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Fat Man's Misery West Fork - Memorial Day Weekend

Discussion in 'Trip Reports' started by VBlueV, May 29, 2019.

  1. VBlueV

    VBlueV

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    Dropped into West (near-side) Misery on the Saturday of Memorial Day Weekend. Bright blue clear skies to start the day at Checkerboard Mesa. Passed a gorgeous set of full pot holes as we hiked up Checkerboard Canyon to the sandy saddle. Then dropped into the scenic valley below and made our way to the top of the canyon.

    West Misery begins as another long set of full pot holes you can walk around in a shallow drainage. Eventually you get to the first rappel and slot section where we suited up.. not knowing how deep it was going to be around the corner.. glad we did. I was warm and comfortable in my 5mm full suit.. but some others with only 3mm said they shivered a bit.
    West Misery has a pattern of beautiful slot sections followed by more open drainages (serving as possible escapes as required for WX, etc) Within every slot, it seemed there was another cool archway. We finally get to Misery Spring.. another fantastic sight.. but it smelled like Sulphur.. so we opted to wait to filter until we got out to the Virgin.

    While West Misery was way awesome.. the stroll thru the East Fork of the Virgin (the "other" Narrows) was simply amazing! (Especially given the North Fork of the Virgin (Zion Narrows) has been closed to tourists for several weeks due to high cfs from Spring melt-off) btw.. I had been checking the flow rate for the East Fork all week.. Parunuweap was running at 75 cfs. I figured if Zion Narrows stays open to 150 cfs.. anything up to 100 cfs would be manageable for the East Fork.. and while the current was swift this day.. it didn't seem dangerous. That said, the views of the tall majestic walls reaching to the sky were glorious! Too soon, we reached the river bank on the right which marked the start of the steep exit climb. Did I say steep? =) Thanks for reading.

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    You're greeted with a nice set of full pot holes just as you fly abeam Checkerboard Mesa.

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    Soon enough you emerge from the other side of the saddle to a wide open valley as you work left to the top of Misery.

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    The top of West Misery begins as another set of sensually curvy pot holes =)

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    The first rappel and slot begin under a giant fallen tree spanned across the canyon.

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    Some skinny sections. Note to self.. turn around facing down-canyon before you get to the bottom of this rappel.

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    Umm.. you're already wet. Just get in =)

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    Me.. in one of the arch rooms =)

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    Happy faces as we exit West Misery.

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    And now.. the larger than life.. Parunuweap Narrows!

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    Amazing!

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    Too soon.. we're at the super steep climb out. Nope.. we're not standing on each others shoulders. Yikes!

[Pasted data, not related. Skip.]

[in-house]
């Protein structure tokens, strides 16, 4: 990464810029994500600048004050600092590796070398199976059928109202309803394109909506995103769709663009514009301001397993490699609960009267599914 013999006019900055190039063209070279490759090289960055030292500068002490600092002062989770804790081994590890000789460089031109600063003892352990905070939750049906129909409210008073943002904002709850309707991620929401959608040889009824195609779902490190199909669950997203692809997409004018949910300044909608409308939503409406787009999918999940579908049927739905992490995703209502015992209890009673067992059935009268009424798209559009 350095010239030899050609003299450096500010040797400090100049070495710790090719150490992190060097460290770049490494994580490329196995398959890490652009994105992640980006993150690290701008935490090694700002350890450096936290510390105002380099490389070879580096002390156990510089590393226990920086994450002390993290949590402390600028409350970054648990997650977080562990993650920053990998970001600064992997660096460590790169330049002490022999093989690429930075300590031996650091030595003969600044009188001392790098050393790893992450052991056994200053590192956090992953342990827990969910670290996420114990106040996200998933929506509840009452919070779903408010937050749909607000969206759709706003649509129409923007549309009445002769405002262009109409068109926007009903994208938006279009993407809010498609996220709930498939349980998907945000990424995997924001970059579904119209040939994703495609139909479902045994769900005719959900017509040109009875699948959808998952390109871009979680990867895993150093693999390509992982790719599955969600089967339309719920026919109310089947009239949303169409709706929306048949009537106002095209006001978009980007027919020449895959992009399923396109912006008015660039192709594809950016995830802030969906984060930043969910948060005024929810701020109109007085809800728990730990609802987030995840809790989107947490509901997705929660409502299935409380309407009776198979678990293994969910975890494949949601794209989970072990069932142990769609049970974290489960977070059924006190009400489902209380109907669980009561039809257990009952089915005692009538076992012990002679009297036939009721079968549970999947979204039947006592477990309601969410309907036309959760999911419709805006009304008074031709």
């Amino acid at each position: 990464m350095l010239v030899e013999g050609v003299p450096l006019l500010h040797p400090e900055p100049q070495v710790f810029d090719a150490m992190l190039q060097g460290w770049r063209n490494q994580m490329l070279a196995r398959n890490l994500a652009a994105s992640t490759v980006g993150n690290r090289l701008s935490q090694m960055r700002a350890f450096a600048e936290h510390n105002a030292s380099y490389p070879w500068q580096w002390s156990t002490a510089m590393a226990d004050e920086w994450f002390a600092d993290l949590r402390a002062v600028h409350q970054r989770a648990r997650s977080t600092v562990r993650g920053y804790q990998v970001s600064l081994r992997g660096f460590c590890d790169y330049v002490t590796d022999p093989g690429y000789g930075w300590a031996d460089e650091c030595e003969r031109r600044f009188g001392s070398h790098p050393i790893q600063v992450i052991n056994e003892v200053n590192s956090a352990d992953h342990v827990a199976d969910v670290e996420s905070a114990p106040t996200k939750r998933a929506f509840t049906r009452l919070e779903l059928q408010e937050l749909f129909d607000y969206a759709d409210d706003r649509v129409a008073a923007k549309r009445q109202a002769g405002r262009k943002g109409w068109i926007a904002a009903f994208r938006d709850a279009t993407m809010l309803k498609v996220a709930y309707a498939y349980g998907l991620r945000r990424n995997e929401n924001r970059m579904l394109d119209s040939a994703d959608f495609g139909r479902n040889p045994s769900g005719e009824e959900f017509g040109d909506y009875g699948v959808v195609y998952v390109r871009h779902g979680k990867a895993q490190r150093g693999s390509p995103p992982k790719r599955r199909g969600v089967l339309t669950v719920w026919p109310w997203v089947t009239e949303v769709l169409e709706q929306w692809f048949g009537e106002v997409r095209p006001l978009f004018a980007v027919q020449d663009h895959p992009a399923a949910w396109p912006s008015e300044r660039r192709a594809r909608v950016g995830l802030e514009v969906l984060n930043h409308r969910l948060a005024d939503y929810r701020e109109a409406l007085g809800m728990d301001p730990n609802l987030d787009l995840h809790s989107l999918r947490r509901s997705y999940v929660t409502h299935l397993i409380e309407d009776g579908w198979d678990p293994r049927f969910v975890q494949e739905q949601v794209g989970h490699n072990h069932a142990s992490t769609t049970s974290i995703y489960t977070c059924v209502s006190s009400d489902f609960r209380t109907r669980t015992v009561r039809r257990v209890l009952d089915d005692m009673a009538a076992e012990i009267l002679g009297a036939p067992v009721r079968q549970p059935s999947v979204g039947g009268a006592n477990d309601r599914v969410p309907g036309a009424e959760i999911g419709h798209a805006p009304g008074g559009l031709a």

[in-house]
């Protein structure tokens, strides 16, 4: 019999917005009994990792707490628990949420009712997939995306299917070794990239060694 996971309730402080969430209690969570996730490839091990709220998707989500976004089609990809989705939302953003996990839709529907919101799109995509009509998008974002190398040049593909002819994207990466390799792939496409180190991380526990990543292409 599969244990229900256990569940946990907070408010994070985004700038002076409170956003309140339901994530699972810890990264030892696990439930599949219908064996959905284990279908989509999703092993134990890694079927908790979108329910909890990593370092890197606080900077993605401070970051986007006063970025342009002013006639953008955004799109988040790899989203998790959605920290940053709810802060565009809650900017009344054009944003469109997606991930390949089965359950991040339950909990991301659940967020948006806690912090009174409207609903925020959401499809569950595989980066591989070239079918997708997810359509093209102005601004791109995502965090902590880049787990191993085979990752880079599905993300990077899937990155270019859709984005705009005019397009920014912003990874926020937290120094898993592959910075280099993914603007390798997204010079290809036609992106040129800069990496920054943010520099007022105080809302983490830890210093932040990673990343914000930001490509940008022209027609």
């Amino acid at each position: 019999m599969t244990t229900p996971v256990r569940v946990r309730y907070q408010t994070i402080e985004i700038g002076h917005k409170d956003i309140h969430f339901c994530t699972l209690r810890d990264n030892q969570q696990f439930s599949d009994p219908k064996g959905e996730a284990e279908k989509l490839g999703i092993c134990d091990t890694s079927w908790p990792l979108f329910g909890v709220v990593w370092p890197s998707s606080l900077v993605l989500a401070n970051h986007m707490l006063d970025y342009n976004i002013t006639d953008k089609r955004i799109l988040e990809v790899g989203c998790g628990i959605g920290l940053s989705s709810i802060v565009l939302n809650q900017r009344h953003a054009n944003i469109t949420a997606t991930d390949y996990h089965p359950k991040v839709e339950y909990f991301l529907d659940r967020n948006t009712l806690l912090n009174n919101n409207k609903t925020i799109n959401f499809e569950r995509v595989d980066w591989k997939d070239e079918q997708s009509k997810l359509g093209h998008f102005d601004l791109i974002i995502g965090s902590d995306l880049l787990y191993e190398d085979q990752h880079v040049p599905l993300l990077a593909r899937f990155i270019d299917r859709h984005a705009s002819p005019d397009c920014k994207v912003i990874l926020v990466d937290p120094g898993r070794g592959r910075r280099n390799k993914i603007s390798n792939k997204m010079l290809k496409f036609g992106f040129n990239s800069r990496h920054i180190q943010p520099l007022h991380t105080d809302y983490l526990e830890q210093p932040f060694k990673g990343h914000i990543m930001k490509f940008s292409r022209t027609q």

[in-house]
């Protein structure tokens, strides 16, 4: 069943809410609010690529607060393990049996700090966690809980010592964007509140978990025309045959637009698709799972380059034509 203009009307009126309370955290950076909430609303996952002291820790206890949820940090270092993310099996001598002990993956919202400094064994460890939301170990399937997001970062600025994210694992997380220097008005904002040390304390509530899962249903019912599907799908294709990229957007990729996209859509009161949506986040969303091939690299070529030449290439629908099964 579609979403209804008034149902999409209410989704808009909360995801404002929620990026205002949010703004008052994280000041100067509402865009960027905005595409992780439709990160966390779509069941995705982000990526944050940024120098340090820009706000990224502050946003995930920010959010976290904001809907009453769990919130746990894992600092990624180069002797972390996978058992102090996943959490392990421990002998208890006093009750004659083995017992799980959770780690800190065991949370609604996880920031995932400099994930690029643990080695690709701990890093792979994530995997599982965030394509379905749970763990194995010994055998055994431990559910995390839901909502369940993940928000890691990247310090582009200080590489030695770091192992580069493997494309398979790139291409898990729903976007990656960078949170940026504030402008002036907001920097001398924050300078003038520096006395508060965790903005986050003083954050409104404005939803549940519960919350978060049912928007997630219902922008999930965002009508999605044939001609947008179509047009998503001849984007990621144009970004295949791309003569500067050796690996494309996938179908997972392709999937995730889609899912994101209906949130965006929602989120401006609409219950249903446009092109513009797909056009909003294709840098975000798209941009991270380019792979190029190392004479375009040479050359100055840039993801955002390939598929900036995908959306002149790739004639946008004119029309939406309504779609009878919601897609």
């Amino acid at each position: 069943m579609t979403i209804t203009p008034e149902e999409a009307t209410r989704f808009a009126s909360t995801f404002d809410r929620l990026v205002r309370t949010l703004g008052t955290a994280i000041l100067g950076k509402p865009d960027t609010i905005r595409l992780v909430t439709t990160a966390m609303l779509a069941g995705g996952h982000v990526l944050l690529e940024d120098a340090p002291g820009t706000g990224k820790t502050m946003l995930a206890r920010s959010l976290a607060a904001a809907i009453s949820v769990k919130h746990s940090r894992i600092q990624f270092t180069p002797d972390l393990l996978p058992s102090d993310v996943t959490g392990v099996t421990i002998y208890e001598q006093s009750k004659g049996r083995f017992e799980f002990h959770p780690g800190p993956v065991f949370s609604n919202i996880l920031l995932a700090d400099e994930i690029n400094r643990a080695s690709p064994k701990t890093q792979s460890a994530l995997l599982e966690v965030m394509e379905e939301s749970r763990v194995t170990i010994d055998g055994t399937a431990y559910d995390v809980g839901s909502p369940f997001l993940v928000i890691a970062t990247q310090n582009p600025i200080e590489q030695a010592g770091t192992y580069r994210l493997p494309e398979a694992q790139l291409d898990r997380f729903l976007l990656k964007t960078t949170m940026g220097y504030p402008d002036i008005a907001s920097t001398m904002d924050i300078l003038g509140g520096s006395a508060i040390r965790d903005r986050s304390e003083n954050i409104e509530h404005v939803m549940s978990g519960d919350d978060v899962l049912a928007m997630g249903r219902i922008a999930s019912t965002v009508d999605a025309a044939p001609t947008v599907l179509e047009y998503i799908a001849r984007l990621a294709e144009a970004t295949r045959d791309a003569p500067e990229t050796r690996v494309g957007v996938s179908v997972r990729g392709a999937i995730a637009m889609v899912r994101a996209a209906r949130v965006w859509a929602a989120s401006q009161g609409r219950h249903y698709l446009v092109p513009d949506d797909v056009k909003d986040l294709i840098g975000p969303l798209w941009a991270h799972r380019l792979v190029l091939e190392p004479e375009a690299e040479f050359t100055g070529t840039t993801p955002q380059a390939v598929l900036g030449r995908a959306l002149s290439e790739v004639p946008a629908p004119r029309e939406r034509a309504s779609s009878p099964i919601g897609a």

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    Now for the marathon exit hike. Totally worth it! Next time.. East Misery =)

    Thanks for viewing.

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  2. ratagonia

    ratagonia

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    "Parunuweap was running at 75 cfs" ... as I remember, there is a gauge "Near Glendale" and one "Near Springdale". Currently they are showing 40 cfs at Glendale and 84 cfs near Springdale. So it is hard to say what the flow would be where Misery Canyon hits the East Fork.

    But it looks pretty reasonable where you were. Which gauge are you refering to?

    Tom
  3. VBlueV

    VBlueV

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    Tom..
    Used the link from Joe's Guide to Zion.. his "Conditions" page..
    https://www.citrusmilo.com/zionguide/conditions.cfm

    Joe's page links us to "USGS 09404900 EAST FORK VIRGIN RIVER NEAR SPRINGDALE".. Which is down-stream?
    https://waterdata.usgs.gov/nwis/uv?site_no=09404900

    Would the "USGS 09404450 EAST FORK VIRGIN RIVER NEAR GLENDALE" (Orderville) gauge be a more accurate/proximity reading.. as it's upstream?
    https://waterdata.usgs.gov/nwis/uv?site_no=09404450

    Thanks for pointing out the other gauge.
  4. VBlueV

    VBlueV

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    Tom..
    Used the link from Joe's Guide to Zion.. his "Conditions" page.

    Joe's page links us to "USGS 09404900 EAST FORK VIRGIN RIVER NEAR SPRINGDALE".. Which is down-stream?

    Would the "USGS 09404450 EAST FORK VIRGIN RIVER NEAR GLENDALE" (Orderville) gauge be a more accurate/proximity reading.. as it's upstream?

    Thanks for pointing out the other gauge.
  5. ratagonia

    ratagonia

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    I would take the average of the two. But then, what is the burliness to CFS correlation?

    At a higher water level than you show there, I think you would just hop into the water and float. Would you have wanted to deal with higher water? Or more importantly, would everyone in your party have wanted to deal with higher water...

    Tom
  6. VBlueV

    VBlueV

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    Yes. Knowing there's another gauge bracketing the target location, taking the average makes sense.. and will do.. whenever we go back to get the East Fork of Misery. Thank you.

    I would guess "burliness" to cfs would be correlated to the width of that section of canyon and possibly the topography of the riverbed (smaller cobblestones vs larger boulders).


    Not averse to floating.. as long as reasonable directional control could be maintained (obstacle avoidance and of course riverbank capture). Speed would be a factor too. I'm sure my group would require the same "control". On a rapids float, since we'd have rope, would you recommend for the team to tie-in every few meters (akin to crevasse field crossings).. in case the first person or two missed the riverbank? Or is there too much of a tangle risk?
    Last edited: May 30, 2019
  7. ratagonia

    ratagonia

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    Really, I am asking, once you take the average of the two gauges, what do you think that number means? What number is "cancel the trip too high"? What number is "no one under 100 lbs" too high? What number is "disappointingly low"?

    I don't have an answer... and I am wondering if anyone does.

    Tom
  8. VBlueV

    VBlueV